- Sign up for their newsletters so you can receive mailer content, understanding their content strategy
It may seem like a time-consuming task, but it’s one of the best ways to understand where you sit. Get to grips with your competitors in this space, uncovering what your audience is interested in online.
Once you have jotted down some key search terms, use a tool like SEMRUSH or WordStream to find their domain authority. The main idea behind this exercise is to identify your competitors, prompting new topic ideas. There are some keywords (ex. IT support London) where you’d like to rank, but they’re simply out of reach for the time being. Identifying this will be one of your biggest strengths, focusing your efforts on realistic targets. Remember, this is a long-term play.
Try grouping your keywords based on your buyer’s journey. For example, consider whether they’re Top of the Funnel, Middle of the Funnel, or Bottom of the Funnel. Generally speaking, your top-of-funnel keywords have the most traffic potential, but those customers are probably the least interested in buying. By focusing on the middle and bottom-funnel phrases, you’ll be speaking to customers with the right intent.
2. Ask your audience
Yes, doing your own research is essential, but most marketers forget to ask their audience. Sites like Seed Keywords help you understand what queries customers’ are using to find the products, goods, or services you have on offer. The three-step process offers valuable insights:
- Create a scenario for a search query.
- Give the unique URL provided to your desired list of contacts via email or social media.
- Watch your seed keyword list grow, giving you golden nuggets of information any marketer dreams of acquiring.
3. Create content topic buckets
Many content marketers make the mistake of identifying keywords and jumping straight into the next phase. Instead, taking the time to generate multiple topic ideas will serve you better down the line.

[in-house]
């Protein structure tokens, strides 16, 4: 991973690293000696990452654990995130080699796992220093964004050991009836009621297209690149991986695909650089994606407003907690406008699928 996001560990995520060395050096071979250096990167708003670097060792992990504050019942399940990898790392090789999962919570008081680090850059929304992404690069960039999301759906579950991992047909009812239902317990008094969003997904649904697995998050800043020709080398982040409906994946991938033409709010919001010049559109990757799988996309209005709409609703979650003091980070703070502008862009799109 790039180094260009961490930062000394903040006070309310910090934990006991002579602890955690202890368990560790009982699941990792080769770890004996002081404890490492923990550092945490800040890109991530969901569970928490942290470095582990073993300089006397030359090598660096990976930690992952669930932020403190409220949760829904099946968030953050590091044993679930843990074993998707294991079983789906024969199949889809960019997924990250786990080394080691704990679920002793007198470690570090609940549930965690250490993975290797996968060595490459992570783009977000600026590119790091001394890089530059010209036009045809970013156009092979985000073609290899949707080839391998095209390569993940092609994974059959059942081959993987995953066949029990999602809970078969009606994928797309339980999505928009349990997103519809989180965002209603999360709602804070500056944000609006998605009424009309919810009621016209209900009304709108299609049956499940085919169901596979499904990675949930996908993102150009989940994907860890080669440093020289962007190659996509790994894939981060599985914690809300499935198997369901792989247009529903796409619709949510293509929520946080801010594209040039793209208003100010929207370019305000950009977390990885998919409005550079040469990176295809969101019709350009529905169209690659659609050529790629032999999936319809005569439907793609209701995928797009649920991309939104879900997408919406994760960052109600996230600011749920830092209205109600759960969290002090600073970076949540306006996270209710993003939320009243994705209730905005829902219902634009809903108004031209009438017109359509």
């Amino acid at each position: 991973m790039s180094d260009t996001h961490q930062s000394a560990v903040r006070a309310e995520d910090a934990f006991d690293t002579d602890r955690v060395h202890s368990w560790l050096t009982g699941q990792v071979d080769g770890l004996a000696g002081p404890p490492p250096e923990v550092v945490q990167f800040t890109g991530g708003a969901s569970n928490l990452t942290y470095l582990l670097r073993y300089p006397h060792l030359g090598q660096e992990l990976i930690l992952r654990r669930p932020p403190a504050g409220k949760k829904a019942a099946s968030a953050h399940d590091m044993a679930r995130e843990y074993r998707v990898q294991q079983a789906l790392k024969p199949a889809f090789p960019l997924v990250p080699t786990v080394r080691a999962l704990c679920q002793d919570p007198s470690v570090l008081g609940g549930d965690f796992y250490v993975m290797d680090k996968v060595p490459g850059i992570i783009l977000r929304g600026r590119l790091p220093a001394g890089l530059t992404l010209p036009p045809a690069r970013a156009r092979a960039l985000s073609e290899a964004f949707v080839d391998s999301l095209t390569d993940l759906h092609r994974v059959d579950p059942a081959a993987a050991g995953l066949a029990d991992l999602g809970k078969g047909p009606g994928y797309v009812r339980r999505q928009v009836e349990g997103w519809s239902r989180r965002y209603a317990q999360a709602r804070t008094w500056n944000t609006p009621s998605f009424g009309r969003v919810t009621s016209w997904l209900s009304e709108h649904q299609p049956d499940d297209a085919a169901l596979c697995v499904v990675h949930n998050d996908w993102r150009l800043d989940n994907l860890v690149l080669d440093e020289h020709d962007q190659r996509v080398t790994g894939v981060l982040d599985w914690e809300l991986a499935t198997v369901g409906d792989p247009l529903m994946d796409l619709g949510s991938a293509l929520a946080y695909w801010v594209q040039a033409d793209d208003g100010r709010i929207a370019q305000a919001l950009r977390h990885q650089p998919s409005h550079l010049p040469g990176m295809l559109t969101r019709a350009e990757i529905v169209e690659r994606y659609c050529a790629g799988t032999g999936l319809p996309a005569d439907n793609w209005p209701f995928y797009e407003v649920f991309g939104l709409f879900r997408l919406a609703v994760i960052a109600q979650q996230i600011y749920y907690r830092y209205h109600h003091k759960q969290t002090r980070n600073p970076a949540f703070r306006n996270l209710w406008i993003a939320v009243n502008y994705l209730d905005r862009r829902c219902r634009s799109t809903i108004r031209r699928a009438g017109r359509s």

Write down anything that comes to mind related to your product or category, incorporating the keyword terms you’ve identified. Then, plot it into a document, keeping track of all your ideas. Once it’s all in one place, start grouping your suggestions into buckets. Each topic bucket should include related content, giving you a pillar to focus on in your strategy.
4. Choose quality over quantity
It’s important to flesh out all your options in the early stages, understanding your competitors and content opportunities. It’s equally important to dial back, focusing your efforts on the quality of your keywords. Instead of producing 100 pages of content, build ten highly optimized pages that focus on fewer keywords. Monitor your performance and adjust your strategy where necessary.
5. Write for humans
It’s easy to get caught up in the keyword placement when you’re putting together your content, but if you sound like an auto-generated robot, it’s not going to do you any favors. The way you include keywords into your copy needs to be natural and authentic. If today’s content is all about search intent, that means it needs to have context, meaning that your piece needs to be relevant and genuine.